Countries around the world experience division in so many ways. They can be divided by religion, caste systems, and even educational background. In some places, socio-economic standings count, too.
This particular article, however, will focus on language.
A cultural divide due to languages restricts people from socializing with each other. Take, for example, a person from a British-English speaking background. When he socializes with an American-English person, he may feel alienated due to their differences in accent and lifestyle.
For a person who is a non-native in an English-speaking country, embracing the region’s culture can be difficult. Since the person can’t easily mingle with the natives, he’ll feel left out and insecure. Because of these feelings, he’ll likely withdraw more.
A cultural division due to languages doesn’t only happen in English-speaking countries.
Mandarin Chinese is one of the most spoken languages in the world. Despite this, not everyone in the world knows how to speak it.
For a first time traveler, surviving a trip to China alone is near to impossible. He needs to bring along someone who knows a thing or two about Chinese culture. If not, he’ll feel very much unwelcome.
If you don’t know what a love language is, then this book is for you. Dr. Gary Chapman’s book The 5 Love Languages: The Secret to Love that Lasts explains how different people love and interpret love in different ways.
Falling in love is easy, but staying in love takes work and communication. Amid the demands, conflicts, and just plain boredom of everyday life, it’s important to keep your love fresh and your relationship alive.
Dr. Gary Chapman found that in the same way that some people speak different languages, all people have different interpretations for love and therefore they express their love in different ways. This can lead to conflicts if we are not speaking the same love language with each other.
By learning the languages (which he defines as words of affirmation, quality time, receiving gifts, acts of service, and physical touch), we can learn how to give our partner what they need. Whether it be regular praise, gifts, doing chores, or physical touch, speaking the same language with each other will keep the…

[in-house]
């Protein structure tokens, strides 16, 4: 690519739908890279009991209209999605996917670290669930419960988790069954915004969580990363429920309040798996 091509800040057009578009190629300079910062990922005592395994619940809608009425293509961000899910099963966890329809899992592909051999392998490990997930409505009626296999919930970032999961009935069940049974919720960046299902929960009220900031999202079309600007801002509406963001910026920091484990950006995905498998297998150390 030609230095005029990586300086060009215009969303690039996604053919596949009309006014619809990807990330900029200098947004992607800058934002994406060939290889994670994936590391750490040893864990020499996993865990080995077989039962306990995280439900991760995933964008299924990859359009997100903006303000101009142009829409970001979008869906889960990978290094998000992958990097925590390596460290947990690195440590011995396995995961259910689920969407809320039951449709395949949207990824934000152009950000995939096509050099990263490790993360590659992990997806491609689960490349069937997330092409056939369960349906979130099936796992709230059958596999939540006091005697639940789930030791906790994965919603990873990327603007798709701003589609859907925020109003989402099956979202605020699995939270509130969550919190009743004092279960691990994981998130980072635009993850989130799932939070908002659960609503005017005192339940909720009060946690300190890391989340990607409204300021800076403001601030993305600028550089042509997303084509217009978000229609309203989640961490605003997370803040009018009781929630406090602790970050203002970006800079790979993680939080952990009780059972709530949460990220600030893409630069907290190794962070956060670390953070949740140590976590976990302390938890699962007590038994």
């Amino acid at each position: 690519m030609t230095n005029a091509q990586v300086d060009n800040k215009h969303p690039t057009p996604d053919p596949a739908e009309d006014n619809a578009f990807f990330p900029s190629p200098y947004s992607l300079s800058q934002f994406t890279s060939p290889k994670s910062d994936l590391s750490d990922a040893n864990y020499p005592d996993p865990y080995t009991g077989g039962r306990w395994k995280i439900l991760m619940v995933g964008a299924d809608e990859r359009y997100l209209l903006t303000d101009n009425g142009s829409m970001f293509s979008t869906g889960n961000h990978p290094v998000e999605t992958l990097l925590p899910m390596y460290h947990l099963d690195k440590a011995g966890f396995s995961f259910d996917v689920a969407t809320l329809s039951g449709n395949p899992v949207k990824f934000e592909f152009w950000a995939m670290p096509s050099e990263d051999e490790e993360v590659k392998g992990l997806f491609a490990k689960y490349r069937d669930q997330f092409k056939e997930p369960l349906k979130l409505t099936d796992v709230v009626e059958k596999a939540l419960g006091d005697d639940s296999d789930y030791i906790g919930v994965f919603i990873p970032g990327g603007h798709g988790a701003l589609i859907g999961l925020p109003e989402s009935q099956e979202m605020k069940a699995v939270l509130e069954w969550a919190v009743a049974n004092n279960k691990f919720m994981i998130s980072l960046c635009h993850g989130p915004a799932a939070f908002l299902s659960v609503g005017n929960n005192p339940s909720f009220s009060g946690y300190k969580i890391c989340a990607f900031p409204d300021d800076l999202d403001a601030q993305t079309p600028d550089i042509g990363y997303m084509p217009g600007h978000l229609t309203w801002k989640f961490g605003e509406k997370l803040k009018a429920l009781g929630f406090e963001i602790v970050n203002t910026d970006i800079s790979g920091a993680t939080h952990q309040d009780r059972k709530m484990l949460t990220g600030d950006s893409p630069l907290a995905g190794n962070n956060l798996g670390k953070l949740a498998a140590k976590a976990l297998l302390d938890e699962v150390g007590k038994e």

While many movies, books, and TV shows take place in alien or fantasy worlds, it doesn’t mean you can’t learn how to speak their fictional languages. Here are 12 that you can start studying right now.
In the 1962 novel A Clockwork Orange, author Anthony Burgess created the language Nadsat for his teenage characters who used it as slang throughout the book and later in the 1971 movie adaptation. The fictional language is essentially English with some borrowed Russian and Gypsy words and terms, along with childish phrasing. Nadsat is derived from the Russian word for teen; it also borrows from cockney slang and German.
Example: “I read this with care, my brothers, slurping away at the old chai (tea), cup after tass (cup) after chasha (teacup), crunching my lomticks of black toast dipped in jammiwam (jam) and eggiweg (egg).”
Before he even started to write The Hobbit or Lord of the Rings, author and linguist J.R.R. Tolkien developed the Elvish languages Quenya and Sindarin for Middle Earth. Quenya is the language of the High Elves of Eldamar, while Sindarin was spoken by the Grey Elves of Telerin. Tolkien based Elvish on Finnish and Welsh, along with a few elements of Greek and Latin.
Example: “Êl síla erin lû e-govaned vîn.” — “A star shines on the hour of our meeting.”
Star Wars sound designer Ben Burtt created Huttese for Return of the Jedi in 1983. Burtt derived the language from an ancient Incan dialect called Quechua. It’s a fictional language that is mainly spoken by Jabba the Hutt and his species on Tatooine, but many other characters can speak Huttese, such as C-3PO, Anakin Skywalker, and Watto from 1999’s Star Wars Episode I: The Phantom Menace.
Example: “Wee now kong bantha poodoo.” — “Now you’re bantha fodder.”
Created from only a few words and phrases, Klingon was first used in Star Trek: The Motion Picture in 1979, but it became a full-fledged language five years later for Star Trek III: The Search For Spock. Linguist Marc Okrand created and developed the alien language from words originally made up by actor James Doohan (who played Scotty) in the original film. In 1985, Okrand, who also created the Vulcan language, later wrote The Klingon Dictionary, which includes pronunciation, grammar rules, and vocabulary from the Star Trek alien species. Over the years, many plays from William Shakespeare were translated into Klingon, such as Hamlet and Much Ado About Nothing.
Example: “bortaS bIr jablu’DI’ reH QaQqu’ nay.” — “Revenge is a dish best served cold.”
Despicable Me co-director Pierre Coffin created Minionese for the animated movie and its sequels. While the language might sound like gibberish or baby talk, Coffin, who also voices the Minions, borrowed Minionese…